A think-tank has warned that plans for a radical reform of the NHS could see patients turn against their GPs.
The warning came as the Government prepared to reveal details of the NHS shake-up which will usher in a new era of GP-led commissioning in England in 2013, with family doctors taking control of an £80bn budget to spend on treatment.
The Nuffield Trust said its study of a similar set-up in California showed that income incentives are often given to family doctors as a reward for delivering the best possible care.
But it warned that such cash bonuses for GPs in this country, whose average pay packet is more than £105,000, might be seen as "unpalatable" by many people who could take the point of view that money which should be used for improving their healthcare is instead being diverted into making doctors richer.
While the Nuffield Trust study recognised there will be a need to establish some sort of benefit for GPs who perform well, it said: "In the context of GP commissioning, the question of how incentives should be used has not been resolved."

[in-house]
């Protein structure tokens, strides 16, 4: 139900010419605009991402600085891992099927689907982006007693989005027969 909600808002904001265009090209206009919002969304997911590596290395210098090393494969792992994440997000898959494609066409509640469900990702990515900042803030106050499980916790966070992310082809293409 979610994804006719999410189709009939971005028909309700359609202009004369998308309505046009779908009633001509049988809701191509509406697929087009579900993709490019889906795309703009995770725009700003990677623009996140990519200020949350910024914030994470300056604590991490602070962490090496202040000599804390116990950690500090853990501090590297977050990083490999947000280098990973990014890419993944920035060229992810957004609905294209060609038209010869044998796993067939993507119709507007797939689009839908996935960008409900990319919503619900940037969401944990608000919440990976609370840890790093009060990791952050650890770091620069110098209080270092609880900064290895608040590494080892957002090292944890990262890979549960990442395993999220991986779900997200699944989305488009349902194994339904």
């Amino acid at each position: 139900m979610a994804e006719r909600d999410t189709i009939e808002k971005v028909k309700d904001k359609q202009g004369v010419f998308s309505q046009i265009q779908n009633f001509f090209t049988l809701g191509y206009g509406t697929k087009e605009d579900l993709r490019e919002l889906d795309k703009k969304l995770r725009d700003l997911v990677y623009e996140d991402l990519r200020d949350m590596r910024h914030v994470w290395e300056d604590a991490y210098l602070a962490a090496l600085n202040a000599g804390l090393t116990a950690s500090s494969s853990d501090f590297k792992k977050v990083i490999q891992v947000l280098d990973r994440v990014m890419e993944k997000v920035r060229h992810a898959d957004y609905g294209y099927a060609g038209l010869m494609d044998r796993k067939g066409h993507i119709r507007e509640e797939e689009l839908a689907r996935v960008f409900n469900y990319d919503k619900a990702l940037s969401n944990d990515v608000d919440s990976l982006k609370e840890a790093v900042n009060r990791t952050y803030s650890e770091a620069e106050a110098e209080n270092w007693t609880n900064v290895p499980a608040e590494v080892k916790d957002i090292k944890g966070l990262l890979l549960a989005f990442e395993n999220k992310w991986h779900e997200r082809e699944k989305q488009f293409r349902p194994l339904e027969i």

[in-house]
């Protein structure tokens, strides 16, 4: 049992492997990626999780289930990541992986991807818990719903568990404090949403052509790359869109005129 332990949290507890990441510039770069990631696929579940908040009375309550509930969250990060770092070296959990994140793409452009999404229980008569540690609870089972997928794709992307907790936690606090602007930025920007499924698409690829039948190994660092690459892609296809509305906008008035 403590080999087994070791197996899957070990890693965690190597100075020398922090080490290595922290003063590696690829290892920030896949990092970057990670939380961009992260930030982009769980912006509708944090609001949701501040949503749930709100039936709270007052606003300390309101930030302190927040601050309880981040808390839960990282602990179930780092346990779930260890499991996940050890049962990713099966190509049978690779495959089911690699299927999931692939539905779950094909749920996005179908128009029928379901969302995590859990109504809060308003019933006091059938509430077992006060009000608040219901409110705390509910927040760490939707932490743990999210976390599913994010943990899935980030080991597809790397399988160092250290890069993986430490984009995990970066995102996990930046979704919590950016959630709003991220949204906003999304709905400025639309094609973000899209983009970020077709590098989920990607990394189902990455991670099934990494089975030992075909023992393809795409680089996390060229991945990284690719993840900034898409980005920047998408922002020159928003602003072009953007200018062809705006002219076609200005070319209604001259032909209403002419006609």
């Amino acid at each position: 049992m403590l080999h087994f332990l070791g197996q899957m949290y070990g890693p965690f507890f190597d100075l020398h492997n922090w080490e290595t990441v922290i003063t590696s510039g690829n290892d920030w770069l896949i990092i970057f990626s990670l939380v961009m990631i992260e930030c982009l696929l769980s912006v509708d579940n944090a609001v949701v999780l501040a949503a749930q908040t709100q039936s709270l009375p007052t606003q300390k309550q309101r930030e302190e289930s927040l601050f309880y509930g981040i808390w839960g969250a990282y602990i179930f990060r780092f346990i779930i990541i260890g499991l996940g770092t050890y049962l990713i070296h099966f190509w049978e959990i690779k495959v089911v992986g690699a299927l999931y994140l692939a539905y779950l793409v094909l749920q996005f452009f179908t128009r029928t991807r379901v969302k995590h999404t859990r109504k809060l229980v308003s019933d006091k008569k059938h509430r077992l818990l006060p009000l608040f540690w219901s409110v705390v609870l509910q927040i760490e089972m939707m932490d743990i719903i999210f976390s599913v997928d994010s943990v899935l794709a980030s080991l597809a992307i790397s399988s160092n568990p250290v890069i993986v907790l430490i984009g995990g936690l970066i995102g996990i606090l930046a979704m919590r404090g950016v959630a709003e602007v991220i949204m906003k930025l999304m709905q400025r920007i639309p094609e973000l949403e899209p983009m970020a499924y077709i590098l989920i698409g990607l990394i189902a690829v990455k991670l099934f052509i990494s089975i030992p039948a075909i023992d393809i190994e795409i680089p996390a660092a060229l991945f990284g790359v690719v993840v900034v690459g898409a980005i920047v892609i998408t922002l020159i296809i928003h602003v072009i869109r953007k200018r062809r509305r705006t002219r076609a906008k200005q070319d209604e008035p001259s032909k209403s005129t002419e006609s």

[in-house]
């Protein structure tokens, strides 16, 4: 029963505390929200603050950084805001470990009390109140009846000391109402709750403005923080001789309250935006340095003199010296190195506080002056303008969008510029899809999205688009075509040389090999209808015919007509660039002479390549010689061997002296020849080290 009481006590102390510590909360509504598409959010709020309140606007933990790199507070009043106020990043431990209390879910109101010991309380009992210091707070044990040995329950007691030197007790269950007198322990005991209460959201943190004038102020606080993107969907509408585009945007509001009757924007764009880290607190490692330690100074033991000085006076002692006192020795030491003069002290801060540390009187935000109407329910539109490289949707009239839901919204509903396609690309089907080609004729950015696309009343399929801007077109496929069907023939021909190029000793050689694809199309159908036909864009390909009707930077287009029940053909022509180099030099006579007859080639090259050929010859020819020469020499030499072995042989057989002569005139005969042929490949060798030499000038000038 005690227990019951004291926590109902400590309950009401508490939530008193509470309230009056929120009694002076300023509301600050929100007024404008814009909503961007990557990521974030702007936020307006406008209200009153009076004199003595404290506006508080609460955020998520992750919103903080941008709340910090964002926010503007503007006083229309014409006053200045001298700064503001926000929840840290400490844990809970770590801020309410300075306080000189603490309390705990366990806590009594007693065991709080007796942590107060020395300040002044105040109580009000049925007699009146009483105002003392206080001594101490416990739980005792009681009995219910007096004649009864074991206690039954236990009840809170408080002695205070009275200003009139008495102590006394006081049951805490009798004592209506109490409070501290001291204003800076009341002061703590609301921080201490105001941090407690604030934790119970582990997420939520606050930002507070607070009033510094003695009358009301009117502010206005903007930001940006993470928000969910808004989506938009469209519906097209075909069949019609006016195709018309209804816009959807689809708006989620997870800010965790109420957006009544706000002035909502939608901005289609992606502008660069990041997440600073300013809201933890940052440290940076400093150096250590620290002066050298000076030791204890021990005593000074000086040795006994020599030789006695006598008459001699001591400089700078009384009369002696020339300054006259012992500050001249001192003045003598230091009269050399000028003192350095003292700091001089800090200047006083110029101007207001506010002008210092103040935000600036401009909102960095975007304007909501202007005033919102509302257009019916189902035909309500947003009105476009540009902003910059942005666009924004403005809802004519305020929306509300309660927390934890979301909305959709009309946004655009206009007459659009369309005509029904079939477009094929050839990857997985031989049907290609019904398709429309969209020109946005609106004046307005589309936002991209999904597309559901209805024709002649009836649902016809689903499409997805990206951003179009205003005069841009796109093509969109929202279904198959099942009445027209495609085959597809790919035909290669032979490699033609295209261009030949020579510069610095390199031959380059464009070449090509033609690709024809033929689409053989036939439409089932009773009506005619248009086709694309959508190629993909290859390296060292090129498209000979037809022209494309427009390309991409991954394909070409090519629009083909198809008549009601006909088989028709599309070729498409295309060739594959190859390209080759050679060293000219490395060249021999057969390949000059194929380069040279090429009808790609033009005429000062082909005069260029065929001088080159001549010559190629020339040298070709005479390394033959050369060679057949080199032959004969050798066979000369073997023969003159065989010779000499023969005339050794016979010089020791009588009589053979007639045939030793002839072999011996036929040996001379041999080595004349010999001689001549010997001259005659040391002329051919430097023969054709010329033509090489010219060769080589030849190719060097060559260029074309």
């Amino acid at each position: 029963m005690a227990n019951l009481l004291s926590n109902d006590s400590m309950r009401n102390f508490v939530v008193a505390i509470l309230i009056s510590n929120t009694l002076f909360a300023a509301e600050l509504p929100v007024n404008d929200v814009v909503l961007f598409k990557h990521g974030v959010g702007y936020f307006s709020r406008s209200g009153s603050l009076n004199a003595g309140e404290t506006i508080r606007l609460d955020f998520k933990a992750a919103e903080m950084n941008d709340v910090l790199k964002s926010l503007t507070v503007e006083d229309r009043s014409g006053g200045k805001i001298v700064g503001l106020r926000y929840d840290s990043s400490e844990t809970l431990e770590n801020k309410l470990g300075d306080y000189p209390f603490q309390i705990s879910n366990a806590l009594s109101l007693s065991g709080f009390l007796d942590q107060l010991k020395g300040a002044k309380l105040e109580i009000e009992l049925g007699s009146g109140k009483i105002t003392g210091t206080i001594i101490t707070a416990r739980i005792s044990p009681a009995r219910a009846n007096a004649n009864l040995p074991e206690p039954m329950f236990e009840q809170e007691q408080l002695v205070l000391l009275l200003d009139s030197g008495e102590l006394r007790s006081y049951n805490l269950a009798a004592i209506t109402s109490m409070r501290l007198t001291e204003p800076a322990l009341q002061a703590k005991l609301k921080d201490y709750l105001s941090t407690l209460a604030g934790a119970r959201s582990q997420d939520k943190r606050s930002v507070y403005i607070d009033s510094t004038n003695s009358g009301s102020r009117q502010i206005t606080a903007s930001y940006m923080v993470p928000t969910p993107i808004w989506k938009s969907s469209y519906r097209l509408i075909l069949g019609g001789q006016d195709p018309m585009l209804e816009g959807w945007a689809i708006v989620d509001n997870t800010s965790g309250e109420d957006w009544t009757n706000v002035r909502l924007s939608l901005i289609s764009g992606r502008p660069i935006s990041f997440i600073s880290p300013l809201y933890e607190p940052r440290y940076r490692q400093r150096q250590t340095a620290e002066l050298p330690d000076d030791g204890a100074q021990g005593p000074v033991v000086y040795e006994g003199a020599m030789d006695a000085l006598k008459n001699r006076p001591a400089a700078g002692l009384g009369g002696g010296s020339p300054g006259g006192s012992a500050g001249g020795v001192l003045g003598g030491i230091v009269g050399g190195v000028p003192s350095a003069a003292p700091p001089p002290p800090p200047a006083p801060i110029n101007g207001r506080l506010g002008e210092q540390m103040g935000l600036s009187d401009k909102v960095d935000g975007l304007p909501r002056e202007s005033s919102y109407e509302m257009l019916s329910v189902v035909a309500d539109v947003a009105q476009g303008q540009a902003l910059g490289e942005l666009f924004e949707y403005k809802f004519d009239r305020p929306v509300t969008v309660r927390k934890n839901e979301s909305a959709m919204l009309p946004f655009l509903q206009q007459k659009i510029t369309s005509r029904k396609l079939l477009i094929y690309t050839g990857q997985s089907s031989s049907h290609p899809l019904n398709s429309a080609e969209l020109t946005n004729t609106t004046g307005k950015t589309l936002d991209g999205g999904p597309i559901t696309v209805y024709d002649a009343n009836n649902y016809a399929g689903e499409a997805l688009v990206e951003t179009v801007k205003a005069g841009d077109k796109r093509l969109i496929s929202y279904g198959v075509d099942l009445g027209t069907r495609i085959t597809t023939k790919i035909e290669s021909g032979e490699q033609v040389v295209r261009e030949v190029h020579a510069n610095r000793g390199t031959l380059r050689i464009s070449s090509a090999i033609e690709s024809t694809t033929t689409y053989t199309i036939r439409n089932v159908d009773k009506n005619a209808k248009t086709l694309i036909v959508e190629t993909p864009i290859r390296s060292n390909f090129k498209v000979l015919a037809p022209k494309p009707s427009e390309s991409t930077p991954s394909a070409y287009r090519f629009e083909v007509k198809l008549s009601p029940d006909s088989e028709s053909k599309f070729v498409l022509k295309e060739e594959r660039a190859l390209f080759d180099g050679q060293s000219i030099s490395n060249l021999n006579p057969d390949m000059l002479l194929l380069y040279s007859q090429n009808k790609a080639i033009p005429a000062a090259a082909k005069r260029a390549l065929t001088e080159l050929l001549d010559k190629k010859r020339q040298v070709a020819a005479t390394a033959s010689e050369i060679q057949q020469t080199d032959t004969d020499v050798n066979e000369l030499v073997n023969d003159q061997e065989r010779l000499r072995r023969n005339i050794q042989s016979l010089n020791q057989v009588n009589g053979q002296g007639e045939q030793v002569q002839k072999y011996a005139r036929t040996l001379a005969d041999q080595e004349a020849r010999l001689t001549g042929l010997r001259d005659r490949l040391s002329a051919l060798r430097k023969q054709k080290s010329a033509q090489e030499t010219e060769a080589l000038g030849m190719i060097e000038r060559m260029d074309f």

Copyright © Press Association 2011
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So long as the bonus is practice-based and not reliant on individual GP indicators then there should be no problem. Quality services are provided by the team of GPs, Nurses and all the other support staff - so if the media do not misrepresent the situation as they have done in the past then hopefully there would be no problems? In any event with the consistent
fall in practice income and the rise in expenses there will be little or no increase in the profitability of GP practices so GP "earnings" are not likely to rise much.
- Alan Moore, Western Cheshire